Rails Best Practices 5: Optimize Migration

Migrations, in my opinion, are one of the best things in Rails since these allow the creation and populating the database using ruby code without having to worry about which type of db run below.
That said, even writing the migration is better to follow some best practices.


1. DB Index
The first practice I strongly recommend is to define indices for the external keys and for all those columns on which you will make sort, search and groups.
Let’s take a sample migration:

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class CreateInvoices < ActiveRecord::Migration
def self.up
create_table :invoices do |t|
t.integer :number
t.integer :year
t.decimal :total_amount
t.date :invoice_date
t.integer :company_id
t.integer :client_id
t.timestamps
end
end

def self.down
drop_table :invoices
end
end

This is a tipically migration that will be generated by rails after execution of commands like generate Model or generate Scaffold.
Now, let’s add indexes for the foreign keys and the sort fields.

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class CreateInvoices < ActiveRecord::Migration
def self.up
create_table :invoices do |t|
t.integer :number
t.integer :year
t.decimal :total_amount
t.date :invoice_date
t.integer :company_id
t.integer :client_id
t.timestamps
end

add_index :invoices, :company_id
add_index :invoices, :client_id
add_index :invoices, :number
add_index :invoices, :year

end


def self.down
drop_table :invoices
end
end

Indexes definition is important for performance.
A table indexed increase the performance of SQL queries.
My advice therefore is: write indexes!
There are also some plugins that help to identify the fields to index.
By doing a quick search on github you can find different, I will point out just a few:

2. Write data seed
Since version 2.3.4 Rails introduced the concept of seed.
In fact the idea was also present in earlier versions, but starting from release 2.3.4 was created a separate file and also an appropriate command to run the seed (ie the population) of data.
When you start to develop web applications with Ruby on Rails, happen often to write migrations that contains both instructions for creating tables and those for populate the database with default values.
A migration of this type is shown in the following example:

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class CreateCompanies < ActiveRecord::Migration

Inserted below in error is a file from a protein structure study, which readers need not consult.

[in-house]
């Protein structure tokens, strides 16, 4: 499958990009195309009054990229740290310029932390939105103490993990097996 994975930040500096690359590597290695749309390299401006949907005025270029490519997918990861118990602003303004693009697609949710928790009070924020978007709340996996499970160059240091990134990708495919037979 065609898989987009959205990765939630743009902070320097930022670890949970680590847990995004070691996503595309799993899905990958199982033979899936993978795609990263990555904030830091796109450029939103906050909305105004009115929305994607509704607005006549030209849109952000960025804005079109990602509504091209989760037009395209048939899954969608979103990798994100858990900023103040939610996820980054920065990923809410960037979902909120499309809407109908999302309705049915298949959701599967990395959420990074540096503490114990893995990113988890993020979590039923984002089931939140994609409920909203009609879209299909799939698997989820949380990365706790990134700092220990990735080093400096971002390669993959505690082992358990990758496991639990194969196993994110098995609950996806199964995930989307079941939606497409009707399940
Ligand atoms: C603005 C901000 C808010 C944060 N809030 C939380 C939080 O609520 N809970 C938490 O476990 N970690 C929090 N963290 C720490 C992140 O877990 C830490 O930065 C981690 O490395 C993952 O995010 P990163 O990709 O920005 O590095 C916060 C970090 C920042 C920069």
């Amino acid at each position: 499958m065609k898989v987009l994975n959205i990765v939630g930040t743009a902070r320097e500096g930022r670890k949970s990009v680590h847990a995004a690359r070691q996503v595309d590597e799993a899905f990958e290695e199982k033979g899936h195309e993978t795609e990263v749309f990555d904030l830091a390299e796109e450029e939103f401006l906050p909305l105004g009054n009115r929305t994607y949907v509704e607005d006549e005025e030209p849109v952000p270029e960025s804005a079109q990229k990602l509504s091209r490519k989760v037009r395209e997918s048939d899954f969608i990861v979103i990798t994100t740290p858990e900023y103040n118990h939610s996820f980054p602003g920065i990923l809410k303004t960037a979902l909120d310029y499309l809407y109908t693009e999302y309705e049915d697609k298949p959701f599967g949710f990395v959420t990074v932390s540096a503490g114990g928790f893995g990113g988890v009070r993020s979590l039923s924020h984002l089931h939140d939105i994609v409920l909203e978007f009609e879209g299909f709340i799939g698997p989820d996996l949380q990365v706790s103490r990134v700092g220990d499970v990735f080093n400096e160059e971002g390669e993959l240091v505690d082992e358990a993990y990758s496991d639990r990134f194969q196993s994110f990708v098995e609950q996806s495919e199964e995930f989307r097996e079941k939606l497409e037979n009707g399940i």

def self.up
create_table :companies do |t|
t.string :name
t.string :street
t.string :city
t.string :country
t.string :email
t.timestamps
end
Company.create(:name => "DevInterface",
:street => "Via Postale Vecchia",
:city => "Verona",
:country => "Italy",
:email => "info@devinterface.com",
:fax => "045/1234567")
Company.create(:name => "CDF Tech Solutions",
:street => "Via XX Settembre",
:city => "Verona",
:country => "Italy",
:email => "info@cdf.com",
:fax => "045/1234567")
end

def self.down
drop_table :companies
end
end

A migration written in this way will run without error but it is always advisable to keep separate the structure of the db from data. This in order to repopulate the database with test data rather than real data as needed without having to recreate it each time.
We see below how to write the file migration and seed file to separate the data from the schema.
Migration

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class CreateCompanies < ActiveRecord::Migration
def self.up
create_table :companies do |t|
t.string :name
t.string :street
t.string :city
t.string :country
t.string :email
t.string :fax
t.timestamps
end
end

def self.down
drop_table :companies
end
end

seeds.rb

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Company.create(:name => "DevInterface",
:street => "Via Postale Vecchia",
:city => "Verona",
:country => "Italy",
:email => "info@devinterface.com",
:fax => "045/1234567")

Company.create(:name => "CDF Tech Solutions",
:street => "Via XX Settembre",
:city => "Verona",
:country => "Italy",
:email => "info@cdf.com",
:fax => "045/1234567")

Now after you create the database you will simply run the command rake db:seed to populate it.

Use the seed file is also useful to populate the database with large amounts of data generated at random or with specific data to simulate specific conditions.
For this purpose there are many plugins for generating pseudo-random data.
We list the ones I use most:

I close this post about migrations with a sample seed file that fill the database with 5 company pseudo-random generated by using the three plugins listed above:

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require 'populator'
require 'faker'
require 'random_data'

[Company].each(& :delete_all)

Company.populate(5) do |comp|
comp.name= Faker::Lorem.words
comp.street= Faker::Address.street_address
comp.city= "Verona"
comp.fax = '045 / ' + Random.number(20).to_s + Random.number(450).to_s
comp.email = Faker::Internet.email